Clinton, David
    Karolinska Inst, Dept Med Epidemiol & Biostat, Stockholm, Sweden.;Inst Eating Disorders, Oslo, Norway..
    Bjorck, Caroline
    Karolinska Inst, Dept Neurobiol Care Sci & Soc NVS, Stockholm, Sweden..
    Initial self-blame predicts eating disorder remission after 9 years2021In: Journal of Eating Disorders, E-ISSN 2050-2974, Vol. 9, no 1, article id 81Article in journal (Refereed)
    Abstract [en]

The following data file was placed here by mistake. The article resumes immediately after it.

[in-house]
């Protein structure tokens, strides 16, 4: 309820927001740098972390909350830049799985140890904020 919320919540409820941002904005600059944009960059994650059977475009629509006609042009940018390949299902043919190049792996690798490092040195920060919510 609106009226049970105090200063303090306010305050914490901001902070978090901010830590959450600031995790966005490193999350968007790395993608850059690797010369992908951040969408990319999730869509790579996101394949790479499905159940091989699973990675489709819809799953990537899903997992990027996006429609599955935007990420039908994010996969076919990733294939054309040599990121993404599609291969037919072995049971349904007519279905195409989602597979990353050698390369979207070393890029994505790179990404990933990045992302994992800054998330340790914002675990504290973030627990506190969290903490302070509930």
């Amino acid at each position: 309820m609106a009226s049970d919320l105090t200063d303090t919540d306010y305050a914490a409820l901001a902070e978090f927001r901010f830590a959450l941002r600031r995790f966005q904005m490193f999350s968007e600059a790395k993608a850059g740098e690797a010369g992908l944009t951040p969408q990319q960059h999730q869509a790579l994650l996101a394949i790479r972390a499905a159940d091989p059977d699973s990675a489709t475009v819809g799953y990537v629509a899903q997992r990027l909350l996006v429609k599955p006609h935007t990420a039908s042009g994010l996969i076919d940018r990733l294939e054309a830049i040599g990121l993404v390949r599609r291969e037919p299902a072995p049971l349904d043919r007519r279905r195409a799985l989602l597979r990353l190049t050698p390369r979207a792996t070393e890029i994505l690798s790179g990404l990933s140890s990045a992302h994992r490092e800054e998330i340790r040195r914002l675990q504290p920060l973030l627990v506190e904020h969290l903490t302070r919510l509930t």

Background Research into predictors of outcome in eating disorders (ED) has shown conflicting results, with few studies of long-term predictors and the possible importance of psychological variables that may act as risk- and maintenance factors. Aim To identify baseline predictors of ED remission nine years after initial clinical assessment using self-report measures of ED psychopathology, psychiatric symptoms, and self-image in a sample of adult ED patients (N = 104) treated at specialist units in Stockholm, Sweden. Sixty patients participated in the follow-up, of whom 41 patients (68%) had achieved remission. Results Results suggested that the only significant predictor of diagnostic remission after nine years was initial levels of self-blame. Conclusion In order to ensure long-term recovery in ED it may be important for clinicians to widen their therapeutic repertoire and utilise techniques that reduce self-blame and increase self-compassion. Plain English summary It is difficult to predict how an eating disorder will develop, and research has found varying factors that affect the outcome of the condition. Recovery rates vary from nearly nil to over 90%. This variation could be explained by different research factors, but are more likely due to varying definitions of 'recovery', with less stringent definitions yielding high recovery rates and more stringent definitions yielding lower rates. The present study investigated whether the severity of eating disorder symptoms and other psychiatric symptoms could predict recovery nine years from first admission to specialised eating disorder care. Sixty patients at three eating disorder treatment units participated, and their scores on self-report measures of symptoms were used as predictor variables. Forty-one participants had no eating disorder diagnosis at nine-year follow-up. Most participants with binge-eating disorder had recovered, while the poorest outcome was found for anorexia nervosa with slightly over half of patients recovered after nine years. The only predictor for the nine-year outcome was a higher initial rating of self-blame, measured with the Structural Analysis of the Social Behavior. It was concluded that it may be important for clinicians to detect and address self-blame early in the treatment of eating disorders in order to enhance the possibility of recovery. Treatment should focus on reducing self-blame and increasing self-acceptance.